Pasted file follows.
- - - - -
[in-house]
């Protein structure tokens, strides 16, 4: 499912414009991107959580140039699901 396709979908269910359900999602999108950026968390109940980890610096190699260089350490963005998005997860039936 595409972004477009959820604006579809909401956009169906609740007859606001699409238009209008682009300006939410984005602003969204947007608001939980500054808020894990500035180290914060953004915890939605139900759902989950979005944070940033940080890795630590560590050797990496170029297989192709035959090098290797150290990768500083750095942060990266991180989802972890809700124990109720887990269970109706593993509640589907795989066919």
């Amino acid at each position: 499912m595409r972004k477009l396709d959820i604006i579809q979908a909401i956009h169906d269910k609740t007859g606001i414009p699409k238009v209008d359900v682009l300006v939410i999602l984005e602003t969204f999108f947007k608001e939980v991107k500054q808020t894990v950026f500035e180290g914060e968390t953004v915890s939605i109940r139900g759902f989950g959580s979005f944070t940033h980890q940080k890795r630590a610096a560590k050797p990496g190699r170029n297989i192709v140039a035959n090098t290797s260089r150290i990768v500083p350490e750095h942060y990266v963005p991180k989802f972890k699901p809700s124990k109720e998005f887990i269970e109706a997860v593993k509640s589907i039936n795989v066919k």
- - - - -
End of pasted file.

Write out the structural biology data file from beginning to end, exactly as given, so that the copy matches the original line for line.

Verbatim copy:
[in-house]
């Protein structure tokens, strides 16, 4: 499912414009991107959580140039699901 396709979908269910359900999602999108950026968390109940980890610096190699260089350490963005998005997860039936 595409972004477009959820604006579809909401956009169906609740007859606001699409238009209008682009300006939410984005602003969204947007608001939980500054808020894990500035180290914060953004915890939605139900759902989950979005944070940033940080890795630590560590050797990496170029297989192709035959090098290797150290990768500083750095942060990266991180989802972890809700124990109720887990269970109706593993509640589907795989066919």
């Amino acid at each position: 499912m595409r972004k477009l396709d959820i604006i579809q979908a909401i956009h169906d269910k609740t007859g606001i414009p699409k238009v209008d359900v682009l300006v939410i999602l984005e602003t969204f999108f947007k608001e939980v991107k500054q808020t894990v950026f500035e180290g914060e968390t953004v915890s939605i109940r139900g759902f989950g959580s979005f944070t940033h980890q940080k890795r630590a610096a560590k050797p990496g190699r170029n297989i192709v140039a035959n090098t290797s260089r150290i990768v500083p350490e750095h942060y990266v963005p991180k989802f972890k699901p809700s124990k109720e998005f887990i269970e109706a997860v593993k509640s589907i039936n795989v066919k």